I’ve been to Mountain Sun any number of times and to Southern Sun’s upstairs brewpub for after-hike or after-ski refreshment and downstairs for happy hour. I didn’t even realize that Under the Sun served brunch, but 3½ years after it opened, Southern Sun has hired a real, classically trained executive chef, Nick Swanson. His credentials are sterling — Boulder’s Bácaro Venetian Taverna and PastaVino (both now gone), a stage at Michelin-starred Relais Villa D’Amelia in Italy’s Piemonte region. Then New York’s French Culinary Institute, graduating with honors. A resume sprinkled with glamour names in the food world: Chefs Fabbio Bocchi and Jean-Georges Vongerichten, cooking for big-name celebs (Hugh Jackman, Nicole Kidman, Jim Carrey, Calvin Klein.
But enough dropped names. What counts here and now is his position as executive chef of Under the Sun, where he has moved toward seasonality and reasonable price points while putting out creative cheffy takes on classics. I’m not wild about most “comfort food,” but Samson’s spin has me rethinking my preconceptions, and a sampling of the new brunch dishes convinced me that he’s one of the best in town.
Full butcher shop and charcuterie maker now joins Boulder restaurant.
First there was the Blackbelly food truck. And a catering operation, plus a bar and restaurant. Soon a secluded patio on the south side of the building. Then a second, larger and more open patio on the north side. And now, a large shop focusing on meat, meat and more meat joins the rest. Before this. the chefs and the butchers were competing for space. Now, there are two kitchens, the original and the new one on the meat side, where breakfast and lunch are prepared.
Nate Singer, born and raised in Cody, WY, runs the butcher operation. His family’s steakhouse across from the rodeo grounds and his father’s passion for hunting were the “classroom” where he first learned butchery skills, overlaid with official courses resulting in various certifications. He heads the full-fledged butcher shop that sells meat that has been broken down from whole animals and cut on site. The crew also makes all manner or sausages and cures meat. Getting US Department of Agriculture approval for such an operation is no mean feat, and what they produced is spectacular. Media had the opportunity to taste some of the specialties.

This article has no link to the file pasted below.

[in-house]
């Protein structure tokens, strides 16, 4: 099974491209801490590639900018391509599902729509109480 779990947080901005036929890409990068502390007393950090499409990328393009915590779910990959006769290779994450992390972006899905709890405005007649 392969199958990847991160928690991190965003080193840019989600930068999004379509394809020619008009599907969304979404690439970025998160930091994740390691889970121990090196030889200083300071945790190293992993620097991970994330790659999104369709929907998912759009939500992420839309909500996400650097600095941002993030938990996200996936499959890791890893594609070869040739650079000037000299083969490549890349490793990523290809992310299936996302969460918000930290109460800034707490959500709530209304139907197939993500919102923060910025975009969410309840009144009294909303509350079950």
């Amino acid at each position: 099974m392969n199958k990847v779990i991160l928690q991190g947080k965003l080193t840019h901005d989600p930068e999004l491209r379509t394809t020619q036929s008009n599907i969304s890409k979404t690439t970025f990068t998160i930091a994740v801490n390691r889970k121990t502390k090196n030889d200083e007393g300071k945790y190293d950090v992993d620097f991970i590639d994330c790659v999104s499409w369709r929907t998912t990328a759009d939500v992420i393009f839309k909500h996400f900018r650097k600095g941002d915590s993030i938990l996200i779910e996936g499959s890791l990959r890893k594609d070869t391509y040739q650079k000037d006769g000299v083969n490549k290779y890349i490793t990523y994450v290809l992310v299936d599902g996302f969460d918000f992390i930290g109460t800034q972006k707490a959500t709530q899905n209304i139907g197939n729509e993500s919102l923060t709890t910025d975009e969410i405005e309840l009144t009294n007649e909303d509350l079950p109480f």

1606 Conestoga Street (Blackbelly is just north of Araphoe Avenue), Boulder; Butcher Shop and Market [breakfast & lunch], 720-479-8296.
Fundraiser for I Have a Dream Foundation opens great local kitchens.
If you are thinking about building a home or remodeling the one you have and are looking for ideas, if you just enjoy visiting fabulous kitchens in terrific homes, or if you mainly want to support the I Have a Dream Foundation, don’t miss the 2016 Dream Kitchens Tour this weekend, Saturday, April 30. 10 a.m. to 4 p.m., and Sunday, May 1, 12 noon to 4 p.m.
On the 2015 tour are 11 Boulder County homes — up from just six last year. Tickets good for either or both days are $20. Purchase at the I Have a Dream office (5390 Manhattan Drive, Suite 200, Boulder). Online purchases or tickets bought at any King Soopers carry a service charge. FoMoInfo, call 303-444-3636.
Claire Walter's Colorado-oriented but not Colorado-exclusive blog about restaurants, food and wine events, recipes and related news. For address of any restaurant, click on the Zomato icon at the end of the post.